There are testimonials on the Miracles Inc. site, too. But they’re all suspiciously anonymous.
Still, each quoted somebody claiming to have been blessed with a miracle from Miracles Inc. “I prayed for this child and the Lord has granted me what I asked him…Samuel 1:27,” reads one.
“If we are blessed with another miracle child, thank you for all you have done,” some grateful no-name parent allegedly gushes.
Another tearjerker comes across as pure saccharine: “I was so touched by the donors letter, that I carried it with me to the transfer and have carried it ever since. I’m brought to tears every time I think of what she has done for me and how sincerely she cares. I am happy to say I am pregnant and we have THREE heart beats!”
A Miracles Inc. Q and A about medical costs now seems rich. “Who will pay for the medical costs?” Answer: “All costs are the responsibility of the recipients, unless the donor violates the contract.” No mention of what happens if Miracles Inc. or its owner cashes the fat check and then cuts loose.
And the checks are fat, indeed. An egg donor’s compensation starts at $5,000, but Miracles tacks on a $6,500 “Inclusive Agency Fee.”
Surrogate compensation comes to $25,000. The tagline attached to it reads like spite given the hindsight of Allison Layton’s conviction. “The commitment you and your family to this journey is a sacrifice. Hopefully, the compensation below will help your family have a special gift in your lives.”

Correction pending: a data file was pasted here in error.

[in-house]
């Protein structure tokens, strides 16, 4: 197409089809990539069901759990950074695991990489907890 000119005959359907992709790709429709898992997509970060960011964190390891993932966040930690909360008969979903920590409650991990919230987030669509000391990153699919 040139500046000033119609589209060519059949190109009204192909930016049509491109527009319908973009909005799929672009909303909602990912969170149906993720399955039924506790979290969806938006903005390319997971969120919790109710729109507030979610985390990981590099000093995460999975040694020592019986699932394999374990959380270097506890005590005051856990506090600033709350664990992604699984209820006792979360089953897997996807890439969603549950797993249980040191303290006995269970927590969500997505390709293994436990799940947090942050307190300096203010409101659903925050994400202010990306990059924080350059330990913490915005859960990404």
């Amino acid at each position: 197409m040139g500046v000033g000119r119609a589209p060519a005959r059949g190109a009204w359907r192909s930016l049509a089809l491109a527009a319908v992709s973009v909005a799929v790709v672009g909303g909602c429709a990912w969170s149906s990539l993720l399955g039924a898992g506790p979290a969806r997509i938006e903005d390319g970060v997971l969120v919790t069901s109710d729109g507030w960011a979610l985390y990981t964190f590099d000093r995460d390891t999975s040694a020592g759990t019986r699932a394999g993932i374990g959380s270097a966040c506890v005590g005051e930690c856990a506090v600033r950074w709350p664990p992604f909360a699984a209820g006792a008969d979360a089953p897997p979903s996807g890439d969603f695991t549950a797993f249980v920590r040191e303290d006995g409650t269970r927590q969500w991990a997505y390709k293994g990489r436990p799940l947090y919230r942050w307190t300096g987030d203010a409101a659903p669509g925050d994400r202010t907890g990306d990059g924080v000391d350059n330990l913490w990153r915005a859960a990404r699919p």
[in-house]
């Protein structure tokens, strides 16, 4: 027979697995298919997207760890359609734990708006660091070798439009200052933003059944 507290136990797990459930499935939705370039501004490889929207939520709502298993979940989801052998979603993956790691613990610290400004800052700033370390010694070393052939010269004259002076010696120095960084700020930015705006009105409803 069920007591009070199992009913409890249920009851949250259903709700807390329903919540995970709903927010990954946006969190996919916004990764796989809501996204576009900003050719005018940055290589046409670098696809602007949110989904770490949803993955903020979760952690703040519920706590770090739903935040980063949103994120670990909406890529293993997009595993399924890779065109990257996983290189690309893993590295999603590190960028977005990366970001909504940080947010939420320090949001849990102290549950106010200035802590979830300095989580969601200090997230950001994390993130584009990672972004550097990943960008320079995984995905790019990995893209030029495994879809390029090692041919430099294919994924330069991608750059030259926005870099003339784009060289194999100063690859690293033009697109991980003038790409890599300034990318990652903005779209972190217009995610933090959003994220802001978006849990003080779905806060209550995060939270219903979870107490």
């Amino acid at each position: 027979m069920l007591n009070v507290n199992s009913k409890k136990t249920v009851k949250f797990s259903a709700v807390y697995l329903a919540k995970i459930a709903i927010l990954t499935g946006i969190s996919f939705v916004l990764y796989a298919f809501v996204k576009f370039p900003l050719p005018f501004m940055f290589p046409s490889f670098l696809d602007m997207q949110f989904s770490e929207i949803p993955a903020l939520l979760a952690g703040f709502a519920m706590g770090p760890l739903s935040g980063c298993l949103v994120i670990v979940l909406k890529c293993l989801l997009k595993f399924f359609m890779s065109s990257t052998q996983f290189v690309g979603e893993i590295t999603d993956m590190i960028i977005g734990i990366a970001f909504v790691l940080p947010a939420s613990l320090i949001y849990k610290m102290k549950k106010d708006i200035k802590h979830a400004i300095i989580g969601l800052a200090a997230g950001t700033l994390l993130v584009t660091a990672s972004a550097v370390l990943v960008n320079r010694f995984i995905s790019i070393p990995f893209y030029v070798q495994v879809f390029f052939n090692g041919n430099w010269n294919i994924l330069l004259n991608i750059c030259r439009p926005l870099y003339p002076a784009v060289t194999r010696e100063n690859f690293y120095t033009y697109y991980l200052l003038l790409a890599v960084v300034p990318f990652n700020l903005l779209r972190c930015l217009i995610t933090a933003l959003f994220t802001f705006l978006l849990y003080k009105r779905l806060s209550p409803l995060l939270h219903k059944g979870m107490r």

Ultimately, Layton’s business, according to court papers, was a surrogate sham. In every way it was defrauding vulnerable customers who ranged from eager egg donors, surrogates, recipients, and intended parents. Once the money landed in Layton’s account, it was virtually radio silence.
Hoan Nguyen was out $19,500 and was made a sucker. She trusted Layton with her money and surrendered to the process for the chance to conceive a child. “Amy” turned out to be a fictional surrogate concocted by Layton. She never made it to any of the medical appointments. When Nguyen attempted to reach “Amy” herself, she failed.
Then in June of 2011, Nguyen requested a refund. Layton promised to return the $19,500; even creating an elaborate email that confirmed the payment was sent. But in reality, Nguyen’s money was used to “pay off other vulnerable prospective parents that [Layton] had defrauded,” the court papers said.
In reality, Layton was using the money to maintain her lavish lifestyle, a law enforcement source said. Not only did she shower herself with valuables, including jewelry purchases. She also threw a fairytale wedding when she walked down the aisle to start a new life in Idaho, the source confirmed.
Layton, who started a second family and is raising two other children with her second husband in Star, Idaho, remains free. She must return to court in a few months for sentencing. Whether she gets prison time makes no difference because, according to her relative, Layton’s already ruined her life and so many around her.
“She had a good business, and if she ran it properly, she could have made money and made a lot of people happy.”
But Layton chose otherwise. And that’s left her family and so many potential parents around the country with broken hearts. “It all boils down to morals,” the relative said. “If you cheat people, you take advantage of so many more.”